The Free Library of Philadelphia:
Streamlining the Fine Paying Process
Allows families to keep track of children’s accounts in one easy dashboard.
Problem & Solution:
Paying a fee at the library is a time-consuming process and is particularly difficult if you are a parent/guardian managing more than one account.
By offering an account linking feature, parents and families can keep track of fees and can log in and pay through one account in a simple, streamlined process.
Based on my research, families don’t know that children under 12 don’t accrue fines on overdue items and that it is beneficial to create and use their child’s library account to avoid the $0.25 per day late fee.
User Interviews (6)
Usability Testing (5)
Hi-fidelity mockups of redesign
Future recommendations based on research insights
Building a Use Case
The Free Library of Philadelphia was founded in 1891 and has expanded to include 49 neighborhood libraries.
A PEW Study of the Free Library in 2012 found that 91% of residents agree that the library functions as a safe space for children.
The Free Library’s Strategic Vision includes building a culture of literacy for adults and children.
The Free Library has opened 5 “21st Century Libraries” that embrace technology with touch screen check out systems, computer labs, and extended evening hours.
The Free Library moved to end late fines for children ages 12 and under in 2013 in order to increase access. However, this policy is not well known by families with children.
The current payment system is a 7 step process. This is potentially beneficial to those seeking to dispute fines or pay a partial fee amount, but significantly slows down those who would like to simply pay in full.
Logging in to the library system currently requires you to have your library card out or the number memorized, and does not allow parents and children to link accounts so that parents may easily monitor the status of family accounts.
The library is a place where people in a neighborhood can gather together. However, paying fines can be a sticky process. Paying a fine at the library currently requires 7 steps including selecting which fines you’d like to pay. Because of budget limitations, the Free Library of Philadelphia has been understaffed for several years, and is increasingly turning to self checkout kiosks to reduce the need for additional staff.
Based on my interviews, most people would prefer to pay all fines at one time rather than having to check each one. Additionally, parents struggle to keep track of all the library accounts in the family. More than one account may be used during the checkout process. Parents often use their own cards to check out their children’s materials because it is more convenient, and then accrue late fees on their child’s materials.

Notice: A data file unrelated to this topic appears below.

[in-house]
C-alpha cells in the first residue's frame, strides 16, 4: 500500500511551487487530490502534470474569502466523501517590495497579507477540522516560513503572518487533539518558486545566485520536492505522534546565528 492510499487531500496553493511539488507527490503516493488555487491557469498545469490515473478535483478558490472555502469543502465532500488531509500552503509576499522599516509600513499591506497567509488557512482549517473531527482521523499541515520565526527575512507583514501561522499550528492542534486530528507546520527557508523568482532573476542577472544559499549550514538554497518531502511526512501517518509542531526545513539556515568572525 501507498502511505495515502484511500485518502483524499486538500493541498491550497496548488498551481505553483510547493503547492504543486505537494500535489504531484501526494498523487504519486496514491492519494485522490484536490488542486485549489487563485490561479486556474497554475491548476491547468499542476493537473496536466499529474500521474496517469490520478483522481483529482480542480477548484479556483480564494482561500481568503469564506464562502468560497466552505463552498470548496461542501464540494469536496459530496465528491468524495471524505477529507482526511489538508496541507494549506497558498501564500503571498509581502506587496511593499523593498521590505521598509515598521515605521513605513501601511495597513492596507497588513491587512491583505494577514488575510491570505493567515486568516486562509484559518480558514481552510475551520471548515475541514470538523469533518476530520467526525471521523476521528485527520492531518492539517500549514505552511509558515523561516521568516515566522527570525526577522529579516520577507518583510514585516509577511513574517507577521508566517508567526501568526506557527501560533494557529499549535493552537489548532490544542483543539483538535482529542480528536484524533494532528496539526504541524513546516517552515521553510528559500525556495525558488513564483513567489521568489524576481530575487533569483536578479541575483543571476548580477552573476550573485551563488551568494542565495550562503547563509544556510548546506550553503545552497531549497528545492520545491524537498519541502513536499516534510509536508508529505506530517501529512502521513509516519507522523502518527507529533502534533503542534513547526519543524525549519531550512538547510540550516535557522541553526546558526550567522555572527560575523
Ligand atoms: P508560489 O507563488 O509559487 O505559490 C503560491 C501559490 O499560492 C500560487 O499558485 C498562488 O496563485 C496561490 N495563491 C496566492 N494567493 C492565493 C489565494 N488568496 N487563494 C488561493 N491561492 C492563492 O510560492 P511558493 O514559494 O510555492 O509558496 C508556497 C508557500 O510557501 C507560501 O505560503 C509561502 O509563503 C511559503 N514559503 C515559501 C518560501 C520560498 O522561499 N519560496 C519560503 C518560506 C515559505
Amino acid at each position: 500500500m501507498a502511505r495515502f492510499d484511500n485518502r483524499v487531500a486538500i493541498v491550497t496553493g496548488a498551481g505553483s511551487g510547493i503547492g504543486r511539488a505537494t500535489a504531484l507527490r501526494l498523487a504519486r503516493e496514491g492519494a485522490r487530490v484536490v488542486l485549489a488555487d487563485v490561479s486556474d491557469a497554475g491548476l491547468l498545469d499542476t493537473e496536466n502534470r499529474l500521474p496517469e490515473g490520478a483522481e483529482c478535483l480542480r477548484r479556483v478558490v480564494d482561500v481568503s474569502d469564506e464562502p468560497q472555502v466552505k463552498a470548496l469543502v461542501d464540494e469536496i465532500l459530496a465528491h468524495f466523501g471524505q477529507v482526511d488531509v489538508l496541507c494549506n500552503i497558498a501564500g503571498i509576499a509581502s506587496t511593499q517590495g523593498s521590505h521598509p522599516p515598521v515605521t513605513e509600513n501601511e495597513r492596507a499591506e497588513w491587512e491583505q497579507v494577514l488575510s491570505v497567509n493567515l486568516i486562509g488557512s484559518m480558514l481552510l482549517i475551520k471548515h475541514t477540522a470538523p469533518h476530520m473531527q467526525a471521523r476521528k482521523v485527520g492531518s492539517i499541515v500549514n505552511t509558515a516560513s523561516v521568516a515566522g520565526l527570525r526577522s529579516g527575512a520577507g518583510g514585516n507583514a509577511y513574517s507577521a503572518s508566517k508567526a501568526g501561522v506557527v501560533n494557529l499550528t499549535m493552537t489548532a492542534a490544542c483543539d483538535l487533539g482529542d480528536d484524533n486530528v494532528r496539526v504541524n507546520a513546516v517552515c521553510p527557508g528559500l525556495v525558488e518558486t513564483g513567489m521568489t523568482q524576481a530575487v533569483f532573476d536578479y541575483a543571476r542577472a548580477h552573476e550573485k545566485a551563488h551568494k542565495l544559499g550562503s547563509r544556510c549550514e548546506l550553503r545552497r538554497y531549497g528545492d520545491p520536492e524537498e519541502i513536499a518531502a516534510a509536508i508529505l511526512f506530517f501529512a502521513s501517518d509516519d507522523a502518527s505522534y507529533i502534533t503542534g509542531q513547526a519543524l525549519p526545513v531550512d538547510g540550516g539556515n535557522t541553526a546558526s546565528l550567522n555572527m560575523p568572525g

Philly families need a better way to keep track of library cards, checked out materials, and easily pay fines. When designing my solution, these families were top of mind. Now, parents can log in, see all household accounts, and pay all fees at once with a credit card on file.
Task Analysis of 7 Steps to Pay a Fine:
Further Recommendations & Opportunities
Save a preferred credit card on file to pay fines.
Use a credit card reader to swipe cards at more than one machine. Currently, my local library has 1 kiosk for check outs OR paying a fine. The other kiosk only performs checkout services which slows down the process.
Increase publicity about no fines for children through signage in children’s areas and by checkout kiosks.
Consider revising the children’s fine policy to be governed by type of material rather than age of patron. This would allow anyone checking out children’s materials to avoid a fine regardless of age. This way parents aren’t penalized if they forget their child’s card at home. This also helps engage older children with disabilities, adult learners, and ESL populations who may check out children’s items in order to practice improving English literacy and fluency.
As a safety feature, require linked accounts to be re-linked after a PIN is changed.
Based on testing, it may be useful to keep the “Manage My Fines” function. Currently, this allows patrons to select to pay only some fines as well as contest fines. A managing function in addition to a pay now function would allow patrons to pay in full or choose which fines to pay. Testing and evaluating data on how often this feature is used by library patrons would help inform a final decision.